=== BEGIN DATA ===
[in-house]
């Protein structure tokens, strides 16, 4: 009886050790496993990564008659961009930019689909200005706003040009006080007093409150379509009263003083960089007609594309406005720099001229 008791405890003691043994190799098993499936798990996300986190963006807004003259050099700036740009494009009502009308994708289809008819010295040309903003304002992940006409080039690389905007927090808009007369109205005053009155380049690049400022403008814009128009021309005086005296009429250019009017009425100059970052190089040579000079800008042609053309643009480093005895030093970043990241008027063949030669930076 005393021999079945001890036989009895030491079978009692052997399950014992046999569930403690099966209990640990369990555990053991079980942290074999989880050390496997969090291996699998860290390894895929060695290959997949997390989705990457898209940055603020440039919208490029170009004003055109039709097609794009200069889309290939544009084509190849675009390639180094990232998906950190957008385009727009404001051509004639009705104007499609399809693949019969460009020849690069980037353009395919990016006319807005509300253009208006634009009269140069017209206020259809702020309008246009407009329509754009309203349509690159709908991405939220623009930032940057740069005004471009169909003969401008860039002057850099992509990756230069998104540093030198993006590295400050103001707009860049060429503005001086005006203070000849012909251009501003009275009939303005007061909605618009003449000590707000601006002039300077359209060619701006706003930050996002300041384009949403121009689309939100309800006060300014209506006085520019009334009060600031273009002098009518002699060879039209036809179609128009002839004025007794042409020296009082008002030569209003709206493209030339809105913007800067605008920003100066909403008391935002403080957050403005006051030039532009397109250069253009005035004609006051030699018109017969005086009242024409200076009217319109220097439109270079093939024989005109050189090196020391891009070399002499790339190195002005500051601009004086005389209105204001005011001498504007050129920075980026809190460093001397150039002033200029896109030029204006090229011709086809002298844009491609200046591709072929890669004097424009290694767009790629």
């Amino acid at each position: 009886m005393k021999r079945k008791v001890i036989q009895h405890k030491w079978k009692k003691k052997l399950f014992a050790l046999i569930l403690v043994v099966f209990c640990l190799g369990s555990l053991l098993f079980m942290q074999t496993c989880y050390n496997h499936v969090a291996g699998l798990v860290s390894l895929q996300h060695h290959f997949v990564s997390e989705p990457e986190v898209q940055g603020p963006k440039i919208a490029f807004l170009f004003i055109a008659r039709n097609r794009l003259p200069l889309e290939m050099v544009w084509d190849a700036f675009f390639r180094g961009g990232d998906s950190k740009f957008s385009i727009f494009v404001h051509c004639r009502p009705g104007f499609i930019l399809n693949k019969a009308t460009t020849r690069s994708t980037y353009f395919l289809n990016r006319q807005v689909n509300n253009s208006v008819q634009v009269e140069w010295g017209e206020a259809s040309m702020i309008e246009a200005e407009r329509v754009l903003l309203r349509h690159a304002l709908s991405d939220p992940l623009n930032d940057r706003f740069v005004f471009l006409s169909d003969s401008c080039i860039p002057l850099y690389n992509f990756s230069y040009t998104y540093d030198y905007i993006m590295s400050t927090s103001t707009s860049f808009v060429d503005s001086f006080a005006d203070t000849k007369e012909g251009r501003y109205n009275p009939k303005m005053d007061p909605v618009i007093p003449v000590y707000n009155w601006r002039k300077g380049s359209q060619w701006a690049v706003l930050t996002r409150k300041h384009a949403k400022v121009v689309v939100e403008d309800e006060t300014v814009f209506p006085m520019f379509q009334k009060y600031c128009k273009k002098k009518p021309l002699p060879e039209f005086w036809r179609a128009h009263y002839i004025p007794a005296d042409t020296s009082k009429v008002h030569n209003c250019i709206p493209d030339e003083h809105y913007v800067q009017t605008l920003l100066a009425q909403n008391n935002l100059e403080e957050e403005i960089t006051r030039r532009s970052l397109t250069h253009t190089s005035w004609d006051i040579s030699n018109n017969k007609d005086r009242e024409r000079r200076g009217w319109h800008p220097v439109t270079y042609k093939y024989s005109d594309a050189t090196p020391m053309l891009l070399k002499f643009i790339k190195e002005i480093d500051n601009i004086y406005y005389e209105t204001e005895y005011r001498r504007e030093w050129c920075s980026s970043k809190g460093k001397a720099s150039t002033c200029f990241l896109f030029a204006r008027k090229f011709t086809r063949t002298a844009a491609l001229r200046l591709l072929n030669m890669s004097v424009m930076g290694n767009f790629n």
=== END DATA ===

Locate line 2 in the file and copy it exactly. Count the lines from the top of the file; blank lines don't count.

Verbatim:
């Protein structure tokens, strides 16, 4: 009886050790496993990564008659961009930019689909200005706003040009006080007093409150379509009263003083960089007609594309406005720099001229 008791405890003691043994190799098993499936798990996300986190963006807004003259050099700036740009494009009502009308994708289809008819010295040309903003304002992940006409080039690389905007927090808009007369109205005053009155380049690049400022403008814009128009021309005086005296009429250019009017009425100059970052190089040579000079800008042609053309643009480093005895030093970043990241008027063949030669930076 005393021999079945001890036989009895030491079978009692052997399950014992046999569930403690099966209990640990369990555990053991079980942290074999989880050390496997969090291996699998860290390894895929060695290959997949997390989705990457898209940055603020440039919208490029170009004003055109039709097609794009200069889309290939544009084509190849675009390639180094990232998906950190957008385009727009404001051509004639009705104007499609399809693949019969460009020849690069980037353009395919990016006319807005509300253009208006634009009269140069017209206020259809702020309008246009407009329509754009309203349509690159709908991405939220623009930032940057740069005004471009169909003969401008860039002057850099992509990756230069998104540093030198993006590295400050103001707009860049060429503005001086005006203070000849012909251009501003009275009939303005007061909605618009003449000590707000601006002039300077359209060619701006706003930050996002300041384009949403121009689309939100309800006060300014209506006085520019009334009060600031273009002098009518002699060879039209036809179609128009002839004025007794042409020296009082008002030569209003709206493209030339809105913007800067605008920003100066909403008391935002403080957050403005006051030039532009397109250069253009005035004609006051030699018109017969005086009242024409200076009217319109220097439109270079093939024989005109050189090196020391891009070399002499790339190195002005500051601009004086005389209105204001005011001498504007050129920075980026809190460093001397150039002033200029896109030029204006090229011709086809002298844009491609200046591709072929890669004097424009290694767009790629």